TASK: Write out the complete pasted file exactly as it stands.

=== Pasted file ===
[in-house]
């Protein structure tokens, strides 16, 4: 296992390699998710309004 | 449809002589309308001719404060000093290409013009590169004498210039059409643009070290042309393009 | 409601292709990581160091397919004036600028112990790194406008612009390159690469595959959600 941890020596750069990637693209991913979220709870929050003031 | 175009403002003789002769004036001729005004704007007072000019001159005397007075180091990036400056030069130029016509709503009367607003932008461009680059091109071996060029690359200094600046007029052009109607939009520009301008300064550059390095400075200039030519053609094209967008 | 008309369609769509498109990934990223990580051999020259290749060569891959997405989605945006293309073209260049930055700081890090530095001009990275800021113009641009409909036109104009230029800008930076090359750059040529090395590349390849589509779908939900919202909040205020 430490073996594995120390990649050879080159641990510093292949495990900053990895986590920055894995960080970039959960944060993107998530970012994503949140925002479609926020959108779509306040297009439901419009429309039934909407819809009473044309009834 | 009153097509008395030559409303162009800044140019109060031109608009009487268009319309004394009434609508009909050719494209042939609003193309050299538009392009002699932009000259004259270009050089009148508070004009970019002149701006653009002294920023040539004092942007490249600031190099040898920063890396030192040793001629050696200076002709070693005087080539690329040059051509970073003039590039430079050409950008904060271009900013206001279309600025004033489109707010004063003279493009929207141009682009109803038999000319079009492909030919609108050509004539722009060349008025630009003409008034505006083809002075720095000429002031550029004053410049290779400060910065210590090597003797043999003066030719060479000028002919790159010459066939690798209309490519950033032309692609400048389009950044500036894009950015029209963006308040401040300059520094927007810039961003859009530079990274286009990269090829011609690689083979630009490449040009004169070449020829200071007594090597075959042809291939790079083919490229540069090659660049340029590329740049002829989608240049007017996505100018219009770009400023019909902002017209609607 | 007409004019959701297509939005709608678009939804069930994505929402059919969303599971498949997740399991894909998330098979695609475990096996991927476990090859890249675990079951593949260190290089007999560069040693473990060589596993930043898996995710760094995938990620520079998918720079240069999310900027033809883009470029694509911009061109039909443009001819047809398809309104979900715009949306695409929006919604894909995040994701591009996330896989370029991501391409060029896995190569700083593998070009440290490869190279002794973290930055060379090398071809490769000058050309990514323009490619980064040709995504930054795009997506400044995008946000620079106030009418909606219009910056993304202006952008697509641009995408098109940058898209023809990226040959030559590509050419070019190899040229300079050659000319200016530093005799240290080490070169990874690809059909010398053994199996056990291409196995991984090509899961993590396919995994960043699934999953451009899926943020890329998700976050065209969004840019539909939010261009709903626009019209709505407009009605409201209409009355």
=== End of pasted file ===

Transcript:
[in-house]
């Protein structure tokens, strides 16, 4: 296992390699998710309004 | 449809002589309308001719404060000093290409013009590169004498210039059409643009070290042309393009 | 409601292709990581160091397919004036600028112990790194406008612009390159690469595959959600 941890020596750069990637693209991913979220709870929050003031 | 175009403002003789002769004036001729005004704007007072000019001159005397007075180091990036400056030069130029016509709503009367607003932008461009680059091109071996060029690359200094600046007029052009109607939009520009301008300064550059390095400075200039030519053609094209967008 | 008309369609769509498109990934990223990580051999020259290749060569891959997405989605945006293309073209260049930055700081890090530095001009990275800021113009641009409909036109104009230029800008930076090359750059040529090395590349390849589509779908939900919202909040205020 430490073996594995120390990649050879080159641990510093292949495990900053990895986590920055894995960080970039959960944060993107998530970012994503949140925002479609926020959108779509306040297009439901419009429309039934909407819809009473044309009834 | 009153097509008395030559409303162009800044140019109060031109608009009487268009319309004394009434609508009909050719494209042939609003193309050299538009392009002699932009000259004259270009050089009148508070004009970019002149701006653009002294920023040539004092942007490249600031190099040898920063890396030192040793001629050696200076002709070693005087080539690329040059051509970073003039590039430079050409950008904060271009900013206001279309600025004033489109707010004063003279493009929207141009682009109803038999000319079009492909030919609108050509004539722009060349008025630009003409008034505006083809002075720095000429002031550029004053410049290779400060910065210590090597003797043999003066030719060479000028002919790159010459066939690798209309490519950033032309692609400048389009950044500036894009950015029209963006308040401040300059520094927007810039961003859009530079990274286009990269090829011609690689083979630009490449040009004169070449020829200071007594090597075959042809291939790079083919490229540069090659660049340029590329740049002829989608240049007017996505100018219009770009400023019909902002017209609607 | 007409004019959701297509939005709608678009939804069930994505929402059919969303599971498949997740399991894909998330098979695609475990096996991927476990090859890249675990079951593949260190290089007999560069040693473990060589596993930043898996995710760094995938990620520079998918720079240069999310900027033809883009470029694509911009061109039909443009001819047809398809309104979900715009949306695409929006919604894909995040994701591009996330896989370029991501391409060029896995190569700083593998070009440290490869190279002794973290930055060379090398071809490769000058050309990514323009490619980064040709995504930054795009997506400044995008946000620079106030009418909606219009910056993304202006952008697509641009995408098109940058898209023809990226040959030559590509050419070019190899040229300079050659000319200016530093005799240290080490070169990874690809059909010398053994199996056990291409196995991984090509899961993590396919995994960043699934999953451009899926943020890329998700976050065209969004840019539909939010261009709903626009019209709505407009009605409201209409009355």